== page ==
Court rejects motion to cancel home demolition in unrecognized Bedouin village

In presence of dozens of villagers, the Magistrates’ Court in Kiryat Gat rejected Adalah’s motion to cancel the 33 home demolition orders in the unrecognized Arab Bedouin village of Umm al-Hiran in the Negev (Naqab). The decision will pave the way for the establishment of the Jewish town of “Hiran” on the same land. The Court suspended the application of the decision for one year to allow the residents, Arab Bedouin citizens of Israel, to negotiate alternative housing solutions with state authorities. Adalah Attorney Suhad Bishara represents the residents and had requested that the home demolition orders be cancelled in 2007. The state obtained the orders from the court ex parte, outside of the presence of the owners; the orders have been frozen since that time.

Following the decision, Attorney Bishara noted that the Court had completely supported the government’s position as well as the stated intention to evacuate the area for the exclusive resettlement of Jewish citizens of the state.

According to Attorney Bishara, “The judge ignored the history of the people of Umm al-Hiran who were uprooted from their ancestral lands and displaced to the land of Umm al-Hiran by military order in 1956. The Court’s decision is contrary to the villagers’ constitutional rights to dignity, equality and adequate housing, and we will appeal the decision to the District Court within 45 days.”

The Court’s decision coincided with a mass demonstration against the Prawer Plan held in front of Prime Minister Netanyahu’s office in Jerusalem. The Prawer Plan, which was approved by the government in September 2011, seeks to forcibly displace around 40,000 Arab Bedouin from their homes in the unrecognized villages. The protest, together with a general strike, was organized by the High Follow-up Committee for Arab Citizens of Israel.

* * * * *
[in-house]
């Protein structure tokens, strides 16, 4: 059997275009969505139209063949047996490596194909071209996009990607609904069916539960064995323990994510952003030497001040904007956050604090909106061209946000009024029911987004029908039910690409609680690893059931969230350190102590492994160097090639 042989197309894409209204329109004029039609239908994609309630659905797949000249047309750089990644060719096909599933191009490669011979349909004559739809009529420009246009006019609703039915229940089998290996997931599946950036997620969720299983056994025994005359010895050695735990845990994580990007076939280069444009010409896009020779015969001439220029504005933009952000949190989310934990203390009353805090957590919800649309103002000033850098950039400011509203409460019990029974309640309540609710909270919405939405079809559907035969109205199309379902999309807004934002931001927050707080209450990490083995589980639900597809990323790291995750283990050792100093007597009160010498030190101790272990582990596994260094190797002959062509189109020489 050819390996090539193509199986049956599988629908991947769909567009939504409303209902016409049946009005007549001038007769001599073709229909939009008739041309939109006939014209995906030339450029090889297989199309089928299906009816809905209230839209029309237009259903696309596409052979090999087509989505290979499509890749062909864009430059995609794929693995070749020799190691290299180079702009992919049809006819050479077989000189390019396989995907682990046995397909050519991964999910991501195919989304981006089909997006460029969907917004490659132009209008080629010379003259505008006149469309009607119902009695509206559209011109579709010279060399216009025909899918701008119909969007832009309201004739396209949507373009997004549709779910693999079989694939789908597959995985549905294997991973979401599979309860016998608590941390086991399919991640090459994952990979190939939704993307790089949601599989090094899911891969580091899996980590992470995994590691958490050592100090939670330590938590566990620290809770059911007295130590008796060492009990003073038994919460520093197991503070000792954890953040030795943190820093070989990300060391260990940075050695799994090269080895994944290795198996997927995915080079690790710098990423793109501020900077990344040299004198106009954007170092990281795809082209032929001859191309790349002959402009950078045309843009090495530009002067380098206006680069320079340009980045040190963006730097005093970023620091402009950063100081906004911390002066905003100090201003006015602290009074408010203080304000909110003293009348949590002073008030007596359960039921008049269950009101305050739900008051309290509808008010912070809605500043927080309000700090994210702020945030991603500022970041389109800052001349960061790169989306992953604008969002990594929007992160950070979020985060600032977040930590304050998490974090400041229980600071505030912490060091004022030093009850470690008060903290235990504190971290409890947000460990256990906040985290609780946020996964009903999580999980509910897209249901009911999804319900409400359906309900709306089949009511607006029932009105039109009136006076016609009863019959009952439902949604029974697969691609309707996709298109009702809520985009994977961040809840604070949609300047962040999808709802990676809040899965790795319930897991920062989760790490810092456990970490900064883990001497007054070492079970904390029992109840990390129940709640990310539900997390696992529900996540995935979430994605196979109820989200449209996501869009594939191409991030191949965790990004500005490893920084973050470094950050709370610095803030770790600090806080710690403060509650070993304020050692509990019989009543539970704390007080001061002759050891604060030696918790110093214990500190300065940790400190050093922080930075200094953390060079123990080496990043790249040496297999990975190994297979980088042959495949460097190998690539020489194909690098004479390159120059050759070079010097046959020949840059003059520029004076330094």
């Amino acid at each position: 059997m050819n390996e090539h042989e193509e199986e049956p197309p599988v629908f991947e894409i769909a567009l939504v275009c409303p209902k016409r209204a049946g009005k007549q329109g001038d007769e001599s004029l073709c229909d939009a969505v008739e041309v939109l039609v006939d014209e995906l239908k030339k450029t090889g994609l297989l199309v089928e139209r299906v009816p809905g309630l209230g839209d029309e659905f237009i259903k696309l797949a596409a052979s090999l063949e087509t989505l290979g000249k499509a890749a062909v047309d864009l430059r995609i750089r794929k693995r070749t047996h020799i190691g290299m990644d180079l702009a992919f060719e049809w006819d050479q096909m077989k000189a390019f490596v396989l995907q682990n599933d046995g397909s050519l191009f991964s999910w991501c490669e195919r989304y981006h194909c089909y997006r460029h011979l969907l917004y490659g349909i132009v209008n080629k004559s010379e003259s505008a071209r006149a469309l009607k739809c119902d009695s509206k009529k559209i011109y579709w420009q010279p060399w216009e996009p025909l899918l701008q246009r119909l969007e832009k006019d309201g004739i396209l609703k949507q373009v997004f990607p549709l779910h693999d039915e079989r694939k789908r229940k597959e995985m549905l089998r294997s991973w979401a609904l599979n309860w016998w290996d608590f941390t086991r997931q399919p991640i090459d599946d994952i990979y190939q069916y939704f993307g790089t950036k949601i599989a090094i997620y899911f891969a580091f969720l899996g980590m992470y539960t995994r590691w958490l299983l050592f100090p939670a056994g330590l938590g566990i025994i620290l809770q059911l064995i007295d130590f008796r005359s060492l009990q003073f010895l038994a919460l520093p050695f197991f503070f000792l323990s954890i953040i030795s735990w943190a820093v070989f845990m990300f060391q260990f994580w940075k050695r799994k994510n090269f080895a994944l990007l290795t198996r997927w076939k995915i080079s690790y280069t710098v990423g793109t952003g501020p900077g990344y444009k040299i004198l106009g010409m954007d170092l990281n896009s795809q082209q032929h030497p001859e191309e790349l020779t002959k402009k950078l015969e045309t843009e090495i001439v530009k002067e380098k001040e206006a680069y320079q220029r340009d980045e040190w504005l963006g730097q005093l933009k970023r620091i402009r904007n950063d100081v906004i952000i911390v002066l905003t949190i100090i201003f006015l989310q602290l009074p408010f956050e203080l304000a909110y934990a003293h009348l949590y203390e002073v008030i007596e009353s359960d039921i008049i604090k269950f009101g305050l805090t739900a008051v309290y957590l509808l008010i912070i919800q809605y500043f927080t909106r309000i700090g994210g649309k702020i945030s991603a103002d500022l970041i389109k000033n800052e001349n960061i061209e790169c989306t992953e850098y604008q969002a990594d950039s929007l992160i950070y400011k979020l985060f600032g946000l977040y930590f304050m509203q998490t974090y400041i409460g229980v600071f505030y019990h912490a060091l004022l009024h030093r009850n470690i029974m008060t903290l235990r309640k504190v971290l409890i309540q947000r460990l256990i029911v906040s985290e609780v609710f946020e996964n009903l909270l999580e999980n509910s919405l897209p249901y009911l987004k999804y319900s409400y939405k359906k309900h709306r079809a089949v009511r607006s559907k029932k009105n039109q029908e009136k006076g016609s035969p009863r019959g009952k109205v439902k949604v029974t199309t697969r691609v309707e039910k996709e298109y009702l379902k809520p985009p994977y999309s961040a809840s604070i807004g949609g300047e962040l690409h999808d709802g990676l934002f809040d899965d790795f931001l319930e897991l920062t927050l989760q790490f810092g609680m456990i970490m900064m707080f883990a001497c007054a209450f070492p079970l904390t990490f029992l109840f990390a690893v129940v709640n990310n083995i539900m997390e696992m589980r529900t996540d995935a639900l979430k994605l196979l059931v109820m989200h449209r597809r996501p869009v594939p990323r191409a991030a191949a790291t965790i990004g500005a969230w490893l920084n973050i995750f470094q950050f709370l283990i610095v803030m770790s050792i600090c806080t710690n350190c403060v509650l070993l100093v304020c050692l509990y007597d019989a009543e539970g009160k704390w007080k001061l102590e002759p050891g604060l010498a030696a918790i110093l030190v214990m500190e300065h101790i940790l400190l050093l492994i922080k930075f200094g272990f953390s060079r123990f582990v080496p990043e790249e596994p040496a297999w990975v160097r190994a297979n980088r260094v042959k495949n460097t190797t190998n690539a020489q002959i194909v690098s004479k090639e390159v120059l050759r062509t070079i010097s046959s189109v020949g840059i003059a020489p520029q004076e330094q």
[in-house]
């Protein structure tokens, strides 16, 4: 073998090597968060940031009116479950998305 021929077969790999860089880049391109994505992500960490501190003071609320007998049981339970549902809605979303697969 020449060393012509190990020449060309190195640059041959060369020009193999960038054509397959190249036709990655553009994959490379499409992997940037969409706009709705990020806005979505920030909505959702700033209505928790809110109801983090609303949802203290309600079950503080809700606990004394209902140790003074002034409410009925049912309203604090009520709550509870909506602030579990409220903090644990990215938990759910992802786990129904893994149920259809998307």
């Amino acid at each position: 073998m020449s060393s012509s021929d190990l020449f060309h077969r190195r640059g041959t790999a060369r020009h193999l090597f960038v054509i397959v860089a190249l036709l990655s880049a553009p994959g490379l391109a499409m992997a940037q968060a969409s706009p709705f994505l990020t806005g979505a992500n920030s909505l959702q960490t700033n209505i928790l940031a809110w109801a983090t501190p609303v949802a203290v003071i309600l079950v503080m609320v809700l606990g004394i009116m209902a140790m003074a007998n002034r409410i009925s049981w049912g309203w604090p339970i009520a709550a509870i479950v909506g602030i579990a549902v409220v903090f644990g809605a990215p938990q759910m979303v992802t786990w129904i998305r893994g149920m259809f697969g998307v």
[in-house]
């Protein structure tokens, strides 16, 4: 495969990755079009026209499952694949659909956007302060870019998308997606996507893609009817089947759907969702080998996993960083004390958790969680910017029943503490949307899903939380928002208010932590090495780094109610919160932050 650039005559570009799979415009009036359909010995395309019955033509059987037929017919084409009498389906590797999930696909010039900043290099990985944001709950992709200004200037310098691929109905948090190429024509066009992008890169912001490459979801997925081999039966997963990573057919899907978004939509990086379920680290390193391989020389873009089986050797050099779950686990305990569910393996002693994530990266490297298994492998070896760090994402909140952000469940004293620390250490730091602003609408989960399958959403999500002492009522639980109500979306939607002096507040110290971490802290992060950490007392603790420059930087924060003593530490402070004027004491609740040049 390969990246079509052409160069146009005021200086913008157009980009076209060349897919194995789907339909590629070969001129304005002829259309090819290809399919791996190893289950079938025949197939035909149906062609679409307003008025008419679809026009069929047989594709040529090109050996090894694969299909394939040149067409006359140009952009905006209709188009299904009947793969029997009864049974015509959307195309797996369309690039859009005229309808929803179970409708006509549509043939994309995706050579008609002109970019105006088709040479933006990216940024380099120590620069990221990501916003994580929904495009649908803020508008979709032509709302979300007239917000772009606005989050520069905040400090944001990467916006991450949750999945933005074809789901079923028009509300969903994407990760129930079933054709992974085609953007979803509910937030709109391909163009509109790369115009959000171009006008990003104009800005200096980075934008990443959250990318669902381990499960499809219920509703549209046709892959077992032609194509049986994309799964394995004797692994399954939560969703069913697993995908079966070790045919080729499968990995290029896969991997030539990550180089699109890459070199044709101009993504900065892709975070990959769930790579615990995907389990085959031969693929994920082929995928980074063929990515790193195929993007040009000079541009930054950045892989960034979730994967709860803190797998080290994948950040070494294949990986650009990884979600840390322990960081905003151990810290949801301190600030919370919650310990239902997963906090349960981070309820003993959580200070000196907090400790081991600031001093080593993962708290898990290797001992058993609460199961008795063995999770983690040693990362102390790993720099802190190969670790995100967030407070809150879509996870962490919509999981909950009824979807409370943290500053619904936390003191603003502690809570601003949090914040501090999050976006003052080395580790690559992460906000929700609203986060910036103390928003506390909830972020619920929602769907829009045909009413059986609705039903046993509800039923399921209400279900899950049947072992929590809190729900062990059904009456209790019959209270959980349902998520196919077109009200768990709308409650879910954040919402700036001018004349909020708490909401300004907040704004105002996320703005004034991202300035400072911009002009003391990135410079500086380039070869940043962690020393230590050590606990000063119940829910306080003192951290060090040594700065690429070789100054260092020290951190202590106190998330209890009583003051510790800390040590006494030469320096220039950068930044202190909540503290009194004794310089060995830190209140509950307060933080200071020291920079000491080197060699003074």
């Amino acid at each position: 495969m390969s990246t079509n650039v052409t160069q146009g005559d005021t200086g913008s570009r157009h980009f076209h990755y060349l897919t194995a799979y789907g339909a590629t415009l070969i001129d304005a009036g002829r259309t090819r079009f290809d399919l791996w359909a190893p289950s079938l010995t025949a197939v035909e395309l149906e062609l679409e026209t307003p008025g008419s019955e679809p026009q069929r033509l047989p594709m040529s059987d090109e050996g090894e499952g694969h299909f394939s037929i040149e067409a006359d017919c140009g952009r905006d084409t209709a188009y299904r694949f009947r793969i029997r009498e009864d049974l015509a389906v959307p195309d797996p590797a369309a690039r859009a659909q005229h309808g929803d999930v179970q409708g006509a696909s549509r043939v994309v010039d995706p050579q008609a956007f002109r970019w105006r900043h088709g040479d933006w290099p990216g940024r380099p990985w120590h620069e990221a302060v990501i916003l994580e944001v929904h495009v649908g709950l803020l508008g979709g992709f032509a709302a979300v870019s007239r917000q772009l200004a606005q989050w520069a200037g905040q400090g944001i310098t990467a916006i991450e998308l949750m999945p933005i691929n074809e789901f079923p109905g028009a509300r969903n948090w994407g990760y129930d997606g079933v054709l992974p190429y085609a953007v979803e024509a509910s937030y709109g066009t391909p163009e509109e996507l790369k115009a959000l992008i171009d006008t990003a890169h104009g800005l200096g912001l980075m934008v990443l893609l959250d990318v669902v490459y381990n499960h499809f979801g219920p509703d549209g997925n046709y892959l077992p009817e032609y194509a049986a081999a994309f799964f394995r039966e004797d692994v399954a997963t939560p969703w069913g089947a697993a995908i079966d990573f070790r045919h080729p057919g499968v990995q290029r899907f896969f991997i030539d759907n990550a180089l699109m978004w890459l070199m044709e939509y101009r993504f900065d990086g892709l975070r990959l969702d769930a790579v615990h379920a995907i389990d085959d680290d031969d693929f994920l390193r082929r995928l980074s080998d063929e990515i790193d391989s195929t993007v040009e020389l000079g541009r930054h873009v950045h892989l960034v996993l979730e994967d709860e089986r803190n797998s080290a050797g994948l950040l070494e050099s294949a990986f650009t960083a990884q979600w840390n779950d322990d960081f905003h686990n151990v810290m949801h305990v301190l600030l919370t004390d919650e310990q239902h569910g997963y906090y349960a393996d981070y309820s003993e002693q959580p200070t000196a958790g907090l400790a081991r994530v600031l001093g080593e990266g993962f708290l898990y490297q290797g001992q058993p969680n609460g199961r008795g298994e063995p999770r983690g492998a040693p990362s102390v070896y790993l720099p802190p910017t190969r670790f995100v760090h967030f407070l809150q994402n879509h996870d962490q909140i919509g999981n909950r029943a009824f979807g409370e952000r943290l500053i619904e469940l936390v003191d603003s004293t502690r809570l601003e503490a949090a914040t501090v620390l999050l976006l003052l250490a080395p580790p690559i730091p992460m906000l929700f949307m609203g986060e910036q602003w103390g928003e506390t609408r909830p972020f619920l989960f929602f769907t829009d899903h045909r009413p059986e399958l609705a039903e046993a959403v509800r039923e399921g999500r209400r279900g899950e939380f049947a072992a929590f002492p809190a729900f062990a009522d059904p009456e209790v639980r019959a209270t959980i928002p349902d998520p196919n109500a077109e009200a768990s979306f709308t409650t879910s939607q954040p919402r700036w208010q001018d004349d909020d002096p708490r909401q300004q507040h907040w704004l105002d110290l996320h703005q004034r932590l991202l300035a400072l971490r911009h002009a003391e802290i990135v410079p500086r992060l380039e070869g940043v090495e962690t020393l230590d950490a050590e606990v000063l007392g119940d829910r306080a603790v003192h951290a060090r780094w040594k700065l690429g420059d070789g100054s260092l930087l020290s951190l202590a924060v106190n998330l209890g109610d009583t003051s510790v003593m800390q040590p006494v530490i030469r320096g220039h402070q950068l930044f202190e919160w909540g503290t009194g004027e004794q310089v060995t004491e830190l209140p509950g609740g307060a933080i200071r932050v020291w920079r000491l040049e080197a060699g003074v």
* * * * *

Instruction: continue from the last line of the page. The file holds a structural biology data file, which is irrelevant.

The villagers of Atir-Umm al-Hiran have a history of expulsion and displacement. Prior to 1948, the villagers lived in Khirbet Zubaleh, located in Wadi Zubaleh, which is now part of Kibbutz Shuval. After 1948, the Israeli Military Governor in the Naqab ordered the residents to leave their village and their homes and move to Lagiyya. In 1956, they were again displaced to Wadi Atory, where they have remained until today. The villagers were then given 7,000 dunams of land to live on and cultivate. The residents built permanent homes in the region, and made great efforts to create a sense of community that had been disrupted with each forced displacement. In 2003, through evacuation lawsuits and ex parte demolition orders, the State of Israel again attempted to forcibly displace the nearly 1,000 residents of the villages. The State’s public intention is to demolish and evacuate the villages, and to subsequently establish the Jewish town of “Hiran” on the same land.


Read – Adalah’s Report on Umm al-Hiran “Nomads Against Their Will”

See – A short film about the village